ANDn the early 2000s, the action movie was in mortal danger. The reliable heroes of the 80s and 90s – Sly, Schwarzenegger, Bruce Willis and Mel Gibson – were getting old and out of touch. Director Michael Bay was the new guy on the block, with hits like The Rock and Armageddon that repurposed the slick style of Tony Scott and Jerry Bruckheimer into high-concept outings. But he seemed content to burn out the genre; once you’ve saved the world from an asteroid the size of Texas, there’s really nowhere else to go.
And then came The Bourne Identity, a film that would so heavily influence the future of action film-making that it doesn’t feel the least bit dated today. Providing a model for both the rest of the Mission: Impossible franchise and the Daniel Craig-led reboot of James Bond, The Bourne Identity nailed the formula of the modern action film: a stoic intelligence agent who has a complicated relationship with his own government. A globe-trotting adventure with at least one heart-stopping car chase and lots of nifty hand-to-hand combat. A love story but one that doesn’t get in the way of the hero’s sense of purpose. And to distinguish itself from its predecessors, the quips are kept to a minimum.
Now five movies and one series into the Bourne experience, the film that started it all has been somewhat forgotten. Critics and awards bodies seem to have decided the second and third films – 2004’s The Bourne Supremacy and 2007’s The Bourne Ultimatum – are the best of the bunch. In those films, director Paul Greengrass overwhelmed the viewer with his shaky-cam, quick-cutting style, creating action sequences that felt more immediate, even nauseating. But The Bourne Identity is even better. The techniques that Greengrass overdid in Supremacy and Ultimatum are applied more judiciously in the first film. Its director Doug Liman, who honed his craft on independent films Swingers and Go, occasionally used handheld cameras to make the fight scenes feel more real. He instructed his camera operators not to read the script too closely, so that they would be following along with the action instead of anticipating it. He applied these techniques with a fine-point pen, whereas Greengrass painted with a broader brush, and the result is not an avant garde action film but a satisfying blockbuster with a few key stylistic flourishes.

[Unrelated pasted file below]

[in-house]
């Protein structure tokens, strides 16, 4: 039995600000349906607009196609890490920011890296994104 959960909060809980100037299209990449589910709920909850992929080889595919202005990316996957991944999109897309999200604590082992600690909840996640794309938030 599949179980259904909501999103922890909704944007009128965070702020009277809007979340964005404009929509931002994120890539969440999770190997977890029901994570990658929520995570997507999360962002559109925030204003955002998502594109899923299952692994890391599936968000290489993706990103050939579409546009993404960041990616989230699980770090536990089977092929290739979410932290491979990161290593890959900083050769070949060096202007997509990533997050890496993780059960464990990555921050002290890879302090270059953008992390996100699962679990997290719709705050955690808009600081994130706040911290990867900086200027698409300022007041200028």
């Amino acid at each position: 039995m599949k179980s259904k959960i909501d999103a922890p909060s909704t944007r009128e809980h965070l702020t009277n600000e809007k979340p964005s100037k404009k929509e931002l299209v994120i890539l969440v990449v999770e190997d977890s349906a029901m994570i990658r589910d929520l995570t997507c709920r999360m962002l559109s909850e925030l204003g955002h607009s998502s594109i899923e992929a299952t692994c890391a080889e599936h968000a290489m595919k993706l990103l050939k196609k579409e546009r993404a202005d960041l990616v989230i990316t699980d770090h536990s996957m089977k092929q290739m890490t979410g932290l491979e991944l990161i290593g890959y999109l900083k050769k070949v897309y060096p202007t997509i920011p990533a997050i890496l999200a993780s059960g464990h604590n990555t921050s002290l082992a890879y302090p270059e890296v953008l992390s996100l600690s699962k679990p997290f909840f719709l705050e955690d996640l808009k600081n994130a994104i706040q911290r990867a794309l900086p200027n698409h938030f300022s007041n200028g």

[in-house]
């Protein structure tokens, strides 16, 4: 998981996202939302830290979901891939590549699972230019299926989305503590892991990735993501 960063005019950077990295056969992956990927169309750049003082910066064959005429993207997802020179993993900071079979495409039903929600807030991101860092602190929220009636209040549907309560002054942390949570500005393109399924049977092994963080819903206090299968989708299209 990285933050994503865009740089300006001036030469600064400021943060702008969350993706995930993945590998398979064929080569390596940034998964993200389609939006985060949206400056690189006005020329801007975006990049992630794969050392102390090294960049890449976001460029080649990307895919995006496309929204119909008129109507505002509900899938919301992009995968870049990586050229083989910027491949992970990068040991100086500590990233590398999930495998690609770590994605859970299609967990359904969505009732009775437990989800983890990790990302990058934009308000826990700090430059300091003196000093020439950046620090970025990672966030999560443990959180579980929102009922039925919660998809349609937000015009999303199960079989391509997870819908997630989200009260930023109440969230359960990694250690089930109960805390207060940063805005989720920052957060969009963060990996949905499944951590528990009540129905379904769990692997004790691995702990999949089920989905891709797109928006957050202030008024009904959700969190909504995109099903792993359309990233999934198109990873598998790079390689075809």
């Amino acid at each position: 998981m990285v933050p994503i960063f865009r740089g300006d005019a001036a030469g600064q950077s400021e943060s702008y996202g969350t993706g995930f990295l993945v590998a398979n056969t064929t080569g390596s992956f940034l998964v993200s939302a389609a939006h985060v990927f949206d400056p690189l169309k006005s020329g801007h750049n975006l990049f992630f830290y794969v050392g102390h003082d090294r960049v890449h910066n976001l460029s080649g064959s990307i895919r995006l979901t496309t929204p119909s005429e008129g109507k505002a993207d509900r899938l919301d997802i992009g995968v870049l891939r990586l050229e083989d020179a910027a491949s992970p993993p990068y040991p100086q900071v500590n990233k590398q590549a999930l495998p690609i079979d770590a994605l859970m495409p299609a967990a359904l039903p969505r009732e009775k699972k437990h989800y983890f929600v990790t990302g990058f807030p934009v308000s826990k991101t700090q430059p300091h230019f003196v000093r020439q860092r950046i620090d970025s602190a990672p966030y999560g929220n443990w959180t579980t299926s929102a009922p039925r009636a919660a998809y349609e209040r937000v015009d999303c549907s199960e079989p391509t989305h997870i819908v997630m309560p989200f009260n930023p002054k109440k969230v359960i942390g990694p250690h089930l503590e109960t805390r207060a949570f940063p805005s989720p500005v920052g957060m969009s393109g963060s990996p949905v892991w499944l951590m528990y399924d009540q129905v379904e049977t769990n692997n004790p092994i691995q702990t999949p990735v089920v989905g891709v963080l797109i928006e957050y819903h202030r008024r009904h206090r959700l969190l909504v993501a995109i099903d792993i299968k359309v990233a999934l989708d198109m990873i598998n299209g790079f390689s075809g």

Liman had been trying to make The Bourne Identity since the success of his first film Swingers, and maybe even longer than that. In a sense, the story was in his blood. Liman’s father was chief counsel in the Iran-Contra hearings and even interrogated Colonel Oliver North; Liman later acknowledged that North was the inspiration for the film’s chief villain Alexander Conklin, who oversees the covert assassinations program known as Operation Treadstone. The Bourne franchise may have been founded in the Reagan era (the book was first published in 1980), when anti-government sentiment was a staple of both political rhetoric and action films, but its politics implemented a neat fit for the 2000s. The government bad guys in The Bourne Identity and its sequels rely on the tools that were the source of much public debate in the era of the Patriot Act, namely an unlimited access to surveillance cameras, phone lines, credit card activity and bank records. In the intelligence agency of the Bourne movies, this is accepted as the way of doing business, so the film comes off as a pointed critique of the government’s post-9/11 expansion of powers.